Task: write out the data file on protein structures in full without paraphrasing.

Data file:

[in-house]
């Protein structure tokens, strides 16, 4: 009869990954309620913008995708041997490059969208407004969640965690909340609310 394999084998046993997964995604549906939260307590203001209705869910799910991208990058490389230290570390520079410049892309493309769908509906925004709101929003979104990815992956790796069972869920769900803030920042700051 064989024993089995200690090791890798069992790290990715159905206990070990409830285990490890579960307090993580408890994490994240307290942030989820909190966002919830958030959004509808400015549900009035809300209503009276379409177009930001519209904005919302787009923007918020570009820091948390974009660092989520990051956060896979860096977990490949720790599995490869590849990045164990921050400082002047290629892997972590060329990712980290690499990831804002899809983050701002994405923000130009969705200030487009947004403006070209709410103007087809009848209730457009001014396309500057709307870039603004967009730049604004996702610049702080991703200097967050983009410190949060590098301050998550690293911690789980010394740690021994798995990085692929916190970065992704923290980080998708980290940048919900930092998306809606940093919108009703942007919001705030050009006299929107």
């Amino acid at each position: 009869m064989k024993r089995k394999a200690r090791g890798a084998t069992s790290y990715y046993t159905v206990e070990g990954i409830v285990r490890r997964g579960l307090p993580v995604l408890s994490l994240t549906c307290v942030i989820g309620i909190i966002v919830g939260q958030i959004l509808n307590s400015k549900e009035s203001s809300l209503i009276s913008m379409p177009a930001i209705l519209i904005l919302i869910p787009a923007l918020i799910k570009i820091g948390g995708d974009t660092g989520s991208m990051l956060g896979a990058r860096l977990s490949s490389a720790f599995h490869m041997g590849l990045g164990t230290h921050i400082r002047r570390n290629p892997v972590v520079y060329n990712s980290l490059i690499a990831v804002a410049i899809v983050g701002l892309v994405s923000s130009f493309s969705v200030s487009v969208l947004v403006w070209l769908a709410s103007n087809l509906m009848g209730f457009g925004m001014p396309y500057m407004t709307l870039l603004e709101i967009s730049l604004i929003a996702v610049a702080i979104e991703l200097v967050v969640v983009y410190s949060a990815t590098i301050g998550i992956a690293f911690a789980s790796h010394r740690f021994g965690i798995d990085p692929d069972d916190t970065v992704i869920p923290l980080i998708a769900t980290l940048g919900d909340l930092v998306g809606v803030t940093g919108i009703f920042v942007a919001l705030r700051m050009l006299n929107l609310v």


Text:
[in-house]
């Protein structure tokens, strides 16, 4: 009869990954309620913008995708041997490059969208407004969640965690909340609310 394999084998046993997964995604549906939260307590203001209705869910799910991208990058490389230290570390520079410049892309493309769908509906925004709101929003979104990815992956790796069972869920769900803030920042700051 064989024993089995200690090791890798069992790290990715159905206990070990409830285990490890579960307090993580408890994490994240307290942030989820909190966002919830958030959004509808400015549900009035809300209503009276379409177009930001519209904005919302787009923007918020570009820091948390974009660092989520990051956060896979860096977990490949720790599995490869590849990045164990921050400082002047290629892997972590060329990712980290690499990831804002899809983050701002994405923000130009969705200030487009947004403006070209709410103007087809009848209730457009001014396309500057709307870039603004967009730049604004996702610049702080991703200097967050983009410190949060590098301050998550690293911690789980010394740690021994798995990085692929916190970065992704923290980080998708980290940048919900930092998306809606940093919108009703942007919001705030050009006299929107």
């Amino acid at each position: 009869m064989k024993r089995k394999a200690r090791g890798a084998t069992s790290y990715y046993t159905v206990e070990g990954i409830v285990r490890r997964g579960l307090p993580v995604l408890s994490l994240t549906c307290v942030i989820g309620i909190i966002v919830g939260q958030i959004l509808n307590s400015k549900e009035s203001s809300l209503i009276s913008m379409p177009a930001i209705l519209i904005l919302i869910p787009a923007l918020i799910k570009i820091g948390g995708d974009t660092g989520s991208m990051l956060g896979a990058r860096l977990s490949s490389a720790f599995h490869m041997g590849l990045g164990t230290h921050i400082r002047r570390n290629p892997v972590v520079y060329n990712s980290l490059i690499a990831v804002a410049i899809v983050g701002l892309v994405s923000s130009f493309s969705v200030s487009v969208l947004v403006w070209l769908a709410s103007n087809l509906m009848g209730f457009g925004m001014p396309y500057m407004t709307l870039l603004e709101i967009s730049l604004i929003a996702v610049a702080i979104e991703l200097v967050v969640v983009y410190s949060a990815t590098i301050g998550i992956a690293f911690a789980s790796h010394r740690f021994g965690i798995d990085p692929d069972d916190t970065v992704i869920p923290l980080i998708a769900t980290l940048g919900d909340l930092v998306g809606v803030t940093g919108i009703f920042v942007a919001l705030r700051m050009l006299n929107l609310v």